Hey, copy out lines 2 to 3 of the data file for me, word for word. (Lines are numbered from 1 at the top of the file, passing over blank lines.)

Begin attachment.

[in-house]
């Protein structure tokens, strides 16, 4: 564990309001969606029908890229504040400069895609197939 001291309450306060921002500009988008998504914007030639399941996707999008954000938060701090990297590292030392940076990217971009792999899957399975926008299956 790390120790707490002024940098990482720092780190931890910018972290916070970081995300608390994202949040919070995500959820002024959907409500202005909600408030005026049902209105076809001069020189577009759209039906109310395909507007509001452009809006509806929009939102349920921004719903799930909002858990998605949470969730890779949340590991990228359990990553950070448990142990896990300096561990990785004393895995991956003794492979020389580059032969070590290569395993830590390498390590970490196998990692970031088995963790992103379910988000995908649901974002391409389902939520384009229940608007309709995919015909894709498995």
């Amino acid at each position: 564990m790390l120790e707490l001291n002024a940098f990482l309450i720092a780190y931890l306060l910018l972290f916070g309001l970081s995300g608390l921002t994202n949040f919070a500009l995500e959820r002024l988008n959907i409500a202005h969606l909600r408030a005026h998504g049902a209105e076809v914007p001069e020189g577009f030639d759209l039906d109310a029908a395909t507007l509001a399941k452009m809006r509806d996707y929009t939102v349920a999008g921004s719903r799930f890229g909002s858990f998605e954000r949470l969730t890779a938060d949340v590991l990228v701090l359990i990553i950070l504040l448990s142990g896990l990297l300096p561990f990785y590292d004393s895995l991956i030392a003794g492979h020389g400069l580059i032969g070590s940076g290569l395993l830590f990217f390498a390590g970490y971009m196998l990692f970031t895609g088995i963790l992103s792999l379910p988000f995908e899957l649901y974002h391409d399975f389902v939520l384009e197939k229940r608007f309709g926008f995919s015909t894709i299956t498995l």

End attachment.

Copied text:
């Protein structure tokens, strides 16, 4: 564990309001969606029908890229504040400069895609197939 001291309450306060921002500009988008998504914007030639399941996707999008954000938060701090990297590292030392940076990217971009792999899957399975926008299956 790390120790707490002024940098990482720092780190931890910018972290916070970081995300608390994202949040919070995500959820002024959907409500202005909600408030005026049902209105076809001069020189577009759209039906109310395909507007509001452009809006509806929009939102349920921004719903799930909002858990998605949470969730890779949340590991990228359990990553950070448990142990896990300096561990990785004393895995991956003794492979020389580059032969070590290569395993830590390498390590970490196998990692970031088995963790992103379910988000995908649901974002391409389902939520384009229940608007309709995919015909894709498995």
């Amino acid at each position: 564990m790390l120790e707490l001291n002024a940098f990482l309450i720092a780190y931890l306060l910018l972290f916070g309001l970081s995300g608390l921002t994202n949040f919070a500009l995500e959820r002024l988008n959907i409500a202005h969606l909600r408030a005026h998504g049902a209105e076809v914007p001069e020189g577009f030639d759209l039906d109310a029908a395909t507007l509001a399941k452009m809006r509806d996707y929009t939102v349920a999008g921004s719903r799930f890229g909002s858990f998605e954000r949470l969730t890779a938060d949340v590991l990228v701090l359990i990553i950070l504040l448990s142990g896990l990297l300096p561990f990785y590292d004393s895995l991956i030392a003794g492979h020389g400069l580059i032969g070590s940076g290569l395993l830590f990217f390498a390590g970490y971009m196998l990692f970031t895609g088995i963790l992103s792999l379910p988000f995908e899957l649901y974002h391409d399975f389902v939520l384009e197939k229940r608007f309709g926008f995919s015909t894709i299956t498995l």